0 Q&A 4719 Views Jun 5, 2020
Milk is a complex fluid that contains various types of proteins and extracellular vesicles (EVs). Some proteins can mingle with EVs, and interfere with their isolation. Among these proteins, caseins form micelles of a size comparable to milk EVs, and can thus be co-isolated with EVs. Preliminary steps that affect milk are crucial for EV isolation and impact the purity and abundance of isolated EVs. In the course of our previous works on cow’s milk EVs, we found that sodium citrate (1% final), which is a biocompatible reagent capable of breaking down casein micelles into 40-nm monomers, allowed the isolation of high quantities of EVs with low coprecipitation of caseins or other contaminating proteins. Using this protocol, we successfully separated different EV subsets, characterized in depth their morphology, protein content and small RNA enrichment patterns. We were also able to describe their biological function in a mouse model of intestinal inflammation. We, hereby, detail the differential ultracentrifugation procedure that leads to high quantify, medium specificity, isolation of different milk EV subsets from the same sample. More specifically, we highlight the use of sodium citrate as a standardized approach to isolate and study milk EVs and its potential for isolation techniques other than differential ultracentrifugation.
0 Q&A 4786 Views Feb 5, 2020
Extracellular vesicles (EVs) are membranous structures that cells massively release in extracellular fluids. EVs are cargo of cellular components such as lipids, proteins, and nucleic acids that can work as a formidable source in liquid biopsy studies searching for disease biomarkers. We recently demonstrated that nickel-based isolation (NBI) is a valuable method for fast, efficient, and easy recovery of heterogeneous EVs from biological fluids. NBI exploits nickel cations to capture negatively charged vesicles. Then, a mix of balanced chelating agents elutes EVs while preserving their integrity and stability in solution. Here, we describe steps and quality controls to functionalize a matrix of agarose beads, obtain an efficient elution of EVs, and extract nucleic acids carried by them. We demonstrate the versatility of NBI method in isolating EVs from media of primary mouse astrocytes, from human blood, urine, and saliva processed in parallel, as well as outer membrane vesicles (OMVs) from cultured Gram-negative bacteria.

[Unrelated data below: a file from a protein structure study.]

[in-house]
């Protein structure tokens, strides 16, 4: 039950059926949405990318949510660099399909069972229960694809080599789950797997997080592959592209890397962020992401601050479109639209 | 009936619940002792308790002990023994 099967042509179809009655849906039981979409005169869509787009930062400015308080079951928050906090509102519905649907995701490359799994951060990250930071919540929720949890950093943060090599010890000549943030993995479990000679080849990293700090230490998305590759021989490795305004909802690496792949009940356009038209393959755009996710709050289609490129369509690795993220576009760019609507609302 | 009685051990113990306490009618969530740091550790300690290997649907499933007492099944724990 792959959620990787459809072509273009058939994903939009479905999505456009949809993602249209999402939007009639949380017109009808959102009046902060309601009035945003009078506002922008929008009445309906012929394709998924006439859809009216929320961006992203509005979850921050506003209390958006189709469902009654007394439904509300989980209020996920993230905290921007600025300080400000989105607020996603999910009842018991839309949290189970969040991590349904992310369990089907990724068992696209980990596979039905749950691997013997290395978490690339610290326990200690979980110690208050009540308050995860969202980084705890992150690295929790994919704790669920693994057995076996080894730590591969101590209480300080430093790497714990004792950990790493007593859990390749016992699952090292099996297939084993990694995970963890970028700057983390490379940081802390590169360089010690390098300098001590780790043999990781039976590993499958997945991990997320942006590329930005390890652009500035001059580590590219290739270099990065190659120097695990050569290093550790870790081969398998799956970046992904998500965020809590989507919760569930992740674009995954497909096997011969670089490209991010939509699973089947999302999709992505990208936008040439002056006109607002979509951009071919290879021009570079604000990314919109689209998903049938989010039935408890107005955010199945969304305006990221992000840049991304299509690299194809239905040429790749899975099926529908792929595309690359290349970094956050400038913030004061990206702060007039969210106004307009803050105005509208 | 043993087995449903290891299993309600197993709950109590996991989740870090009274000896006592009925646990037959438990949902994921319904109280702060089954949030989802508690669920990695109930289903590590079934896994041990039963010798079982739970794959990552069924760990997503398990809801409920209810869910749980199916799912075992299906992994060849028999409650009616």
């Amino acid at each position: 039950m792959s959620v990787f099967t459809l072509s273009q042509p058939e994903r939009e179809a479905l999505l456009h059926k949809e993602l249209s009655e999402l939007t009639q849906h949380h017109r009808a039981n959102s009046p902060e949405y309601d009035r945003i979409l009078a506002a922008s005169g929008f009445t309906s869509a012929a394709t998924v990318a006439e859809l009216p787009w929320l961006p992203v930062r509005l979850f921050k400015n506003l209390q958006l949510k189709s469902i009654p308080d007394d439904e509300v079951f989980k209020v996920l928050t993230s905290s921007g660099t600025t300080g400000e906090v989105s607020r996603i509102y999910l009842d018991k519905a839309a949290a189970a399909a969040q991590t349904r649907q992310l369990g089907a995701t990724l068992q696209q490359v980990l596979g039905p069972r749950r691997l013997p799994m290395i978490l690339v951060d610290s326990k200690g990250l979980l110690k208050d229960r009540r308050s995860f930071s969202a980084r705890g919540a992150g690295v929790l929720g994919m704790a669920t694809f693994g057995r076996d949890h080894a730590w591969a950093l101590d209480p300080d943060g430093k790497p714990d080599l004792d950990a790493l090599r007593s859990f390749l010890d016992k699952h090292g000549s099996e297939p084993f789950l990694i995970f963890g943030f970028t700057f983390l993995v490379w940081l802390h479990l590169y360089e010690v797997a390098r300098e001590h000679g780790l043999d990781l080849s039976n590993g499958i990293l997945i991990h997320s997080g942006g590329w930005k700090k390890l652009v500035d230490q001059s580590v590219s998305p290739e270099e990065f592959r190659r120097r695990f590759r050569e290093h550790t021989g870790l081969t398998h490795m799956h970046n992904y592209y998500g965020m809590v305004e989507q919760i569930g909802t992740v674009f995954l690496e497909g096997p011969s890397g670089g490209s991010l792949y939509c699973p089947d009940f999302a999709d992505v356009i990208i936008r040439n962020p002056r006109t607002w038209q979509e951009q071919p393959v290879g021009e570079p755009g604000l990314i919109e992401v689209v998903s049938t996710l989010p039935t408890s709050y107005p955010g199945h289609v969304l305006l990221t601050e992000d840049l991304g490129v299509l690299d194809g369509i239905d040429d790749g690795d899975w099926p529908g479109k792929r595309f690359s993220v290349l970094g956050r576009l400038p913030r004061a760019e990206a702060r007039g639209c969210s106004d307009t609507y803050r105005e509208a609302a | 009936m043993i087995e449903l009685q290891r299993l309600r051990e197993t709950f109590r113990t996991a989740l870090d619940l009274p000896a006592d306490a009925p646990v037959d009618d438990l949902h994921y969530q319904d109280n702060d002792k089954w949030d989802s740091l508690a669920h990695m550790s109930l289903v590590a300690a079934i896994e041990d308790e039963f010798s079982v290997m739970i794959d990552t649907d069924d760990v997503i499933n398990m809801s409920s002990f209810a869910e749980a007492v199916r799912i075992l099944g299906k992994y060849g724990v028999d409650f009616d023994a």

0 Q&A 4067 Views Jan 20, 2020
Extracellular vesicles (EVs) are produced by all domains of life including Bacteria, Archaea and Eukarya. EVs are critical for cellular physiology and contain varied cargo: virulence factors, cell wall remodeling enzymes, extracellular matrix components and even nucleic acids and metabolites. While various protocols for isolating EVs have been established for mammalian cells, the field is actively developing tools to study EVs in other organisms. In this protocol we describe our methods to perform density gradient purification of EVs in bacterial cells, allowing for separation of EV subpopulations, followed by protection assays for EV cargo characterization. Furthermore, we devised a protocol which incorporates a fluorescent conjugate of fatty acids into EVs, the first to allow live-cell EV tracking to observe release of EVs, including during infection of mammalian cells by pathogenic bacteria. These protocols are powerful tools for EV researchers as they enable the observation of EV release and the study of the mechanisms of their formation and release.